Sources of uncertainty in projections of 21st century westerly wind changes over the Amundsen Sea, West Antarctica, in CMIP5 climate models

The influence of changes in winds over the Amundsen Sea has been shown to be a potentially key mechanism in explaining rapid loss of ice from major glaciers in West Antarctica, which is having a significant impact on global sea level. Here, Coupled Model Intercomparison Project Phase 5 (CMIP5) climate model data are used to assess twenty-first century projections in westerly winds over the Amundsen Sea (U AS ). The importance of model uncertainty and internal climate variability in RCP4.5 and RCP8.5 scenario projections are quantified and potential sources of model uncertainty are considered. For the decade 2090–2099 the CMIP5 models show an ensemble mean twenty-first century response in annual mean U AS of 0.3 and 0.7 m s−1 following the RCP4.5 and RCP8.5 scenarios respectively. However, as a consequence of large internal climate variability over the Amundsen Sea, it takes until around 2030 (2065) for the RCP8.5 response to exceed one (two) standard deviation(s) of decadal internal variability. In all scenarios and seasons the model uncertainty is large. However the present-day climatological zonal wind bias over the whole South Pacific, which is important for tropical teleconnections, is strongly related to inter-model differences in projected change in U AS (more skilful models show larger U AS increases). This relationship is significant in winter (r = −0.56) and spring (r = −0.65), when the influence of the tropics on the Amundsen Sea region is known to be important. Horizontal grid spacing and present day sea ice extent are not significant sources of inter-model spread.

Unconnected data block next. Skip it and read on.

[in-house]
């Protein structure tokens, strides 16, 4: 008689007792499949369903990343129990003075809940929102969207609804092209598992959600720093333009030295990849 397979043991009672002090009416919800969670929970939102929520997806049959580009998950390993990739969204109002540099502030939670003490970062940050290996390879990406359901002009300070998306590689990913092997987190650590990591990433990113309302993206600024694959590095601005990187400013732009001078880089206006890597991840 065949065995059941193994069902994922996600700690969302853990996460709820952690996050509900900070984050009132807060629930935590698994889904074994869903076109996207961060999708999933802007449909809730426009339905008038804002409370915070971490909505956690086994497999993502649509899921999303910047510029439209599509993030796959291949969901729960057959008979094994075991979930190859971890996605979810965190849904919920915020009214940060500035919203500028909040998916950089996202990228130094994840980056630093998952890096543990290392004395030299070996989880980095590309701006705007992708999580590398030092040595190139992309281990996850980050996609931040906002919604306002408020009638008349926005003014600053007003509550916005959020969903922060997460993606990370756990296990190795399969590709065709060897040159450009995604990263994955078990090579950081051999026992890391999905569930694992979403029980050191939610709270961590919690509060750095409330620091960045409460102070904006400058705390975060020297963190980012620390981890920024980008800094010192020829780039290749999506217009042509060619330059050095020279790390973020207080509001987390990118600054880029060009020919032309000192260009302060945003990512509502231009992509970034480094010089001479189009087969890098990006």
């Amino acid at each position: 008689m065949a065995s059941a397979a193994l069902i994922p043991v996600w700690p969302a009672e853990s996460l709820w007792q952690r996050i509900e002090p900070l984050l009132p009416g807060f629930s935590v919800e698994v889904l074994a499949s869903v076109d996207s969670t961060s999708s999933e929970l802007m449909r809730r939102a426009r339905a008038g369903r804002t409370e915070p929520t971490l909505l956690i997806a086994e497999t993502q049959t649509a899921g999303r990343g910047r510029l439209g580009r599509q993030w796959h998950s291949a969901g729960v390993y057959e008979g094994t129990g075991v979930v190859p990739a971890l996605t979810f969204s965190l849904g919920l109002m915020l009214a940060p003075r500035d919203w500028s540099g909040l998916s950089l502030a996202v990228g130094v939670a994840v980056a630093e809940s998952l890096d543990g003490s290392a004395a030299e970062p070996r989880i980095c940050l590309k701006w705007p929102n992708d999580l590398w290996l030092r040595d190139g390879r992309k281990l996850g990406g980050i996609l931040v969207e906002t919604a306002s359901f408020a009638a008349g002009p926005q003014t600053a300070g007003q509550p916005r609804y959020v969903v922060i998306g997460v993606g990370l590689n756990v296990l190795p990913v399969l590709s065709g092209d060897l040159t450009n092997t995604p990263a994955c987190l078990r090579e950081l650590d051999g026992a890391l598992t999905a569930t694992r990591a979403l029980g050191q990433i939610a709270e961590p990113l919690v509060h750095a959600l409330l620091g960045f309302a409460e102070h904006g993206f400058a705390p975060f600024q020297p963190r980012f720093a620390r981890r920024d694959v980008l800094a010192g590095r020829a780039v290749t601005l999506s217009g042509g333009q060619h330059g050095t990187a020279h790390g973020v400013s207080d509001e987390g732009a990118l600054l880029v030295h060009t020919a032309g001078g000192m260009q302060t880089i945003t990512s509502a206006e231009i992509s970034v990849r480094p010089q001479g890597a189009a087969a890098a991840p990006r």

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Authors: Bracegirdle, Thomas J. ORCIDORCID record for Thomas J. Bracegirdle, Turner, John ORCIDORCID record for John Turner, Hosking, J. Scott ORCIDORCID record for J. Scott Hosking, Phillips, Tony ORCIDORCID record for Tony Phillips

On this site: Scott Hosking, John Turner, Thomas Bracegirdle, Tony Phillips
1 October, 2014
Climate Dynamics / 43
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